Marks Daily Apple
Serving up health and fitness insights (daily, of course) with a side of irreverence.

Mark's Daily Apple

28 Oct

G’Day, Australia – The Primal Hotbed

aussie thongsSomething beautiful is happening across the Pacific Ocean. For years, I’ve sensed a strange Primal energy coming off the waves that pound the Malibu coastline, carried across the water from a distant nation whose people have embraced ancestral health and fitness more vociferously than any other. The citizens of this country read my blog, attend PrimalCons, and take the PB Expert Certification course in disproportionate numbers relative to their population. A revolutionary chain of Primal cafes – THR1VE – has sprung up around the major cities, offering breakfast and lunch bowls, healthy smoothies and coffee blends, and to-go fare whose ingredients you don’t have to second guess. The climate ranges from gorgeous coastline to tropical rainforest to expansive desert to Mediterranean mildness, promoting, enabling, and basically shoving nature appreciation down their collective throats. And that universal bellwether of widespread paleo acceptance, the emergence of the CrossFit box, has exploded across the country. Australians may be thousands of miles away, but they feel pretty close to me.

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27 Oct

Dear Mark: Can’t Afford Good Meat, Allergy or Preference, Cold Pasta, and Protein in Pregnancy

bunless burgerFor today’s edition of Dear Mark, we’ve got a four-parter. First up, how does a person hope to maintain a Primal lifestyle if they can’t afford pastured meats and eggs and are unwilling to eat factory-farmed meat? Is it possible? Yes; read on. Next, what’s the deal with waiters asking if we’re avoiding bread because of “preference” or “allergy”? What’s it to ‘em? Third, should Primal people care about the recent study showing a reduced blood glucose response after eating leftover pasta? We should, and I’ll explain why. Finally, how should a husband counsel a pregnant wife who wants nothing to do with mammal meat? I give a few tips.

Let’s go:

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26 Oct

Weekend Link Love – Edition 319

weekend link love2We’ve got a cool new tool on Mark’s Daily Apple that you might find handy. Check it out.

Death By Food Pyramid, Denise Minger’s exposé of the shady science of nutrition in this country, is now available in audiobook format on Amazon and Audible.

I had a great chat with Tom Woods on the Tom Woods Show. Go give it a listen on iTunes or YouTube.

Research of the Week

Exposure to antibiotics in utero increases the risk of childhood obesity.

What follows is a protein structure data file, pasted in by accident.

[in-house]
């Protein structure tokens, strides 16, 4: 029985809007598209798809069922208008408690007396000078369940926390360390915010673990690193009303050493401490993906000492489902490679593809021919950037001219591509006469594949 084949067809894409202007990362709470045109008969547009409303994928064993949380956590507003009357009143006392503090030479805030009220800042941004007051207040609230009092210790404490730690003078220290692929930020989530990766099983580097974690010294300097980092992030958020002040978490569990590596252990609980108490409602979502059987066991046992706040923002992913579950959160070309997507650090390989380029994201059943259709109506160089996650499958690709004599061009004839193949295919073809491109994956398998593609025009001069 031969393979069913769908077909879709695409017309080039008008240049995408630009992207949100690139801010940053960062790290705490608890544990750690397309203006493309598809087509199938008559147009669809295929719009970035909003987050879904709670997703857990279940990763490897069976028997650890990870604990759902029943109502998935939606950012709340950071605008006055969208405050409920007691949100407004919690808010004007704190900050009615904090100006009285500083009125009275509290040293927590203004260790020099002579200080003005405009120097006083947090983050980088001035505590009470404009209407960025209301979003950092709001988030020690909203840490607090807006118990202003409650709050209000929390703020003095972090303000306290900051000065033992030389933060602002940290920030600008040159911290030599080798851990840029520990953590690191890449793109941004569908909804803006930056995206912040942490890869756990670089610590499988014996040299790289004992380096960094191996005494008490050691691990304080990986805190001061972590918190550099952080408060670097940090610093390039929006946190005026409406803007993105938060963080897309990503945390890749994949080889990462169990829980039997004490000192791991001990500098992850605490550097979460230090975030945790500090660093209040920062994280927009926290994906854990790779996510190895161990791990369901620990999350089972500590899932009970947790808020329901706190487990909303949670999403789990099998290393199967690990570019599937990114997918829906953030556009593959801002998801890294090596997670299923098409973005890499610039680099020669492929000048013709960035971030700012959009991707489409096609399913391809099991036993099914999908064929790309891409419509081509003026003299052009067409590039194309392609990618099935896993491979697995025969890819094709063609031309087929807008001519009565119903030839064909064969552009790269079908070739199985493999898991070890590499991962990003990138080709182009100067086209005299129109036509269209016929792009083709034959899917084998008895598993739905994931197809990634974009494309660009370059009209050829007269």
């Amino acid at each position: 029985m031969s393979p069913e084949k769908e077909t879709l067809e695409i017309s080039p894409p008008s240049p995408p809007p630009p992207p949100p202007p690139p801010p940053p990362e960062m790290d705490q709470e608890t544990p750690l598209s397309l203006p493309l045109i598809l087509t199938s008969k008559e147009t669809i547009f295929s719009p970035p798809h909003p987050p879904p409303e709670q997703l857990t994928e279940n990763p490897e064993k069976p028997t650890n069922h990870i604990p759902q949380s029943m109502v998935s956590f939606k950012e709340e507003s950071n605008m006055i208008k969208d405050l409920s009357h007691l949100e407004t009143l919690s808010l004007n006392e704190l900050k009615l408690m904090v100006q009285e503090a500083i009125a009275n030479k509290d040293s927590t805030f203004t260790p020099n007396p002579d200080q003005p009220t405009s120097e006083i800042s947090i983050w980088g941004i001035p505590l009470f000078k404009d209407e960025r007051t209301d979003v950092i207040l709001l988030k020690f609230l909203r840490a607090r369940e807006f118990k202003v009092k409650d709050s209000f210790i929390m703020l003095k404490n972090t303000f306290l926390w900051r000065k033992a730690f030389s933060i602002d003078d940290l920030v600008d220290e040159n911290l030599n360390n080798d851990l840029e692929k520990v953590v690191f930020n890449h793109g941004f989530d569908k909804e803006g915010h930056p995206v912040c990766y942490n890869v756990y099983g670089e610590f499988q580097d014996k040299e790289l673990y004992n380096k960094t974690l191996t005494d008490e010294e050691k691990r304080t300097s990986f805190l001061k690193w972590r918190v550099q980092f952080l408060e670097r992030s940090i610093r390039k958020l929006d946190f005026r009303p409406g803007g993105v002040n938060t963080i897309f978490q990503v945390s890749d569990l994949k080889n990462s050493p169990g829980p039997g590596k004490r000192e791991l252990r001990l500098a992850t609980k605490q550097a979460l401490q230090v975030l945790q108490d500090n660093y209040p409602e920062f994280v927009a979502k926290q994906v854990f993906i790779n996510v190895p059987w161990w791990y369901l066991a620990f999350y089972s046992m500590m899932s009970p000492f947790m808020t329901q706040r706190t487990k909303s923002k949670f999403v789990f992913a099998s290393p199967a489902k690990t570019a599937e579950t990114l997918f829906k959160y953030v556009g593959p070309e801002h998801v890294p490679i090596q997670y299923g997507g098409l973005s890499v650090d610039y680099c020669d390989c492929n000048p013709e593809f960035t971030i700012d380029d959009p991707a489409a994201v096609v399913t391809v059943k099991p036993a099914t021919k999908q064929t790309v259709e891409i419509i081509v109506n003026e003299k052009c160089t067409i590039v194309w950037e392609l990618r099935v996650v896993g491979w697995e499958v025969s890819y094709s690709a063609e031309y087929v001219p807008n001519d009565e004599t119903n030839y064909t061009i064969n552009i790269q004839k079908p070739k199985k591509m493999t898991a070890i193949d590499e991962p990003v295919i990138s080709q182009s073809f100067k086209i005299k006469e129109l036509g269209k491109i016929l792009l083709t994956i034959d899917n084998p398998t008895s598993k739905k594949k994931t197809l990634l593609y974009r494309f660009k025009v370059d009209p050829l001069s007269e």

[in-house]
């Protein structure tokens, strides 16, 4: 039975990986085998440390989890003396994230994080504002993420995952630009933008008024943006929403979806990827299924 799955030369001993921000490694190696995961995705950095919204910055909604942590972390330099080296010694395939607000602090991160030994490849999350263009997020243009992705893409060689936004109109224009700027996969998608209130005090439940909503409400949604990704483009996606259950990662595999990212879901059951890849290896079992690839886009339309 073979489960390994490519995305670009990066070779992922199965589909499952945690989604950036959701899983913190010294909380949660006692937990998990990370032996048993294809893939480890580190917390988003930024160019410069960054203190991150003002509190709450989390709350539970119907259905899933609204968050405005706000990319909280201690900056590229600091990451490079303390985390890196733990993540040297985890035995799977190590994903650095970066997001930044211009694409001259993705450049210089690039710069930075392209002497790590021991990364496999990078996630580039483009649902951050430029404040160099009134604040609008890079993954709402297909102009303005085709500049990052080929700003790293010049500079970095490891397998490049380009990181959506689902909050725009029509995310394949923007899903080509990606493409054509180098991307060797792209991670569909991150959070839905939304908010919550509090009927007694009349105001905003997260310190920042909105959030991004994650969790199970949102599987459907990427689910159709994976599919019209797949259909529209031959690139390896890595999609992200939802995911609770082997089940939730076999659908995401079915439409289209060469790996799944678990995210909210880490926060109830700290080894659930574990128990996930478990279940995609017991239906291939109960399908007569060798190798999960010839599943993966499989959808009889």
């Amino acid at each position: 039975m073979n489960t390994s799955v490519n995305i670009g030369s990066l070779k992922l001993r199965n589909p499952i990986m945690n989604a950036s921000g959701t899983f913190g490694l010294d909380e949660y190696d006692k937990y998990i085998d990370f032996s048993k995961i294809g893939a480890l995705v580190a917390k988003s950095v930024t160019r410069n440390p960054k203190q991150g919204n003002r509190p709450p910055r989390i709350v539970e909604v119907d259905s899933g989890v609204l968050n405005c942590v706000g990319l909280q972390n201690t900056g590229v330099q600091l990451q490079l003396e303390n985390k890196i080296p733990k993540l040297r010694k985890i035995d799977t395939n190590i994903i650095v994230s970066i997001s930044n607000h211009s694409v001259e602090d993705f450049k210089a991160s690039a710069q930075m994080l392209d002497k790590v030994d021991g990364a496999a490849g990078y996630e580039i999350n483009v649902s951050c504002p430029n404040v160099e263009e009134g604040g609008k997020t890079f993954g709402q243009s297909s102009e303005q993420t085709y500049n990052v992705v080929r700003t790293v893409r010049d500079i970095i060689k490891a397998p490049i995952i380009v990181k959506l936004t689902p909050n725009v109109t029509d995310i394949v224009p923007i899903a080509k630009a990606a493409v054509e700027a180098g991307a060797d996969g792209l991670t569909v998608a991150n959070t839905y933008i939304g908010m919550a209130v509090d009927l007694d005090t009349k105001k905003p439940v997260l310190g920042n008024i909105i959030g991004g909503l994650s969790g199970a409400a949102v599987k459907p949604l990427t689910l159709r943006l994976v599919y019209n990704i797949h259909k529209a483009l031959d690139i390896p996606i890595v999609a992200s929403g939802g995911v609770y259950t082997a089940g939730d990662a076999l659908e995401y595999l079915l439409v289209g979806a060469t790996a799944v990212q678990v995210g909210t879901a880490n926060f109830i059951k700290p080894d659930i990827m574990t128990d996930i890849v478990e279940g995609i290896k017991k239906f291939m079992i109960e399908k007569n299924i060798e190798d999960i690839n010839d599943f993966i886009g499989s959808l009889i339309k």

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25 Oct

“Matambre” Rolled Flank Steak

Matambre“Matambre” loosely translates to “kill hunger” and that’s exactly what this meal of meat and veggies rolled into one will do.

Traditional fillings for this South American dish include garlic, spinach, bell pepper, carrots, olives, hardboiled eggs and fresh herbs. But you can, and should, stuff whatever you like inside the rolled and sliced steak.

Matambre is usually cooked on a grill or simmered in wine and broth for more than an hour, but this recipe takes a shortcut by simply searing and then roasting the meat for 30 minutes in the oven. Using this method, the meat is cooked to medium-rare and the veggies inside maintain some of their crispness.

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24 Oct

Skeptical Journalist Turned Primal Advocate

It’s Friday, everyone! And that means another Primal Blueprint Real Life Story from a Mark’s Daily Apple reader. If you have your own success story and would like to share it with me and the Mark’s Daily Apple community please contact me here. I’ll continue to publish these each Friday as long as they keep coming in. Thank you for reading!

real life stories stories 1 22A few weeks ago, I had a doctor appointment with a new primary care physician. As the nurse took my blood pressure, he asked a series of questions, marking off my answers on his clipboard. Do you exercise regularly? Yes. Do you get adequate sleep? Yes. Are you on a diet? I paused. If you want to call it that, sure. It’s called paleo. He looked up quizzically. You know, what people ate before agriculture. Before diabetes. Before Monsanto. Before sunscreen. It’s not really a diet—it’s just people food.

I didn’t always think this way.

During my freshman year of college, after I had already packed on 15 pounds, I decided vegetarianism sounded sexy. I had no idea what I was doing, but that didn’t stop me. It was more of an identity than anything, which made it much easier to sneak a grilled steak and charred peppers one evening while working as a camp counselor over the summer. It was one of the best meals of my life. That was until I joined some other counselors for a mountain biking trek over Lake Tahoe. After hours gasping for air at that elevation, we stripped to our underwear and bathed in the lake, dressed for dinner and collapsed into a booth overlooking the water. I ordered a burger. It must have weighed a pound. It was transcendent.

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